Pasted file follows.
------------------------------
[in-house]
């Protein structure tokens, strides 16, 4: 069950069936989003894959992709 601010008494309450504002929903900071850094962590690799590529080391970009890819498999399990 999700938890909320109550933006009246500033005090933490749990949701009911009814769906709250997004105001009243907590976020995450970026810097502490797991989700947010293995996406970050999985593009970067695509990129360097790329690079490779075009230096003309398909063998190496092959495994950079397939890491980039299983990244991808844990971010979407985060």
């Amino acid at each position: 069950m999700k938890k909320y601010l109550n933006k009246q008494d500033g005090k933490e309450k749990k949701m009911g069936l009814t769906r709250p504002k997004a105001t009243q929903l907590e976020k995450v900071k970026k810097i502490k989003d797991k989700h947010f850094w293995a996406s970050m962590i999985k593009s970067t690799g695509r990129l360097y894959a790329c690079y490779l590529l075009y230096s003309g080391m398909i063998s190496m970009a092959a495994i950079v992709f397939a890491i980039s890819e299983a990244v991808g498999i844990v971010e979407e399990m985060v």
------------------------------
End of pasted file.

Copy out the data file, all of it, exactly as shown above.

[in-house]
């Protein structure tokens, strides 16, 4: 069950069936989003894959992709 601010008494309450504002929903900071850094962590690799590529080391970009890819498999399990 999700938890909320109550933006009246500033005090933490749990949701009911009814769906709250997004105001009243907590976020995450970026810097502490797991989700947010293995996406970050999985593009970067695509990129360097790329690079490779075009230096003309398909063998190496092959495994950079397939890491980039299983990244991808844990971010979407985060």
């Amino acid at each position: 069950m999700k938890k909320y601010l109550n933006k009246q008494d500033g005090k933490e309450k749990k949701m009911g069936l009814t769906r709250p504002k997004a105001t009243q929903l907590e976020k995450v900071k970026k810097i502490k989003d797991k989700h947010f850094w293995a996406s970050m962590i999985k593009s970067t690799g695509r990129l360097y894959a790329c690079y490779l590529l075009y230096s003309g080391m398909i063998s190496m970009a092959a495994i950079v992709f397939a890491i980039s890819e299983a990244v991808g498999i844990v971010e979407e399990m985060v």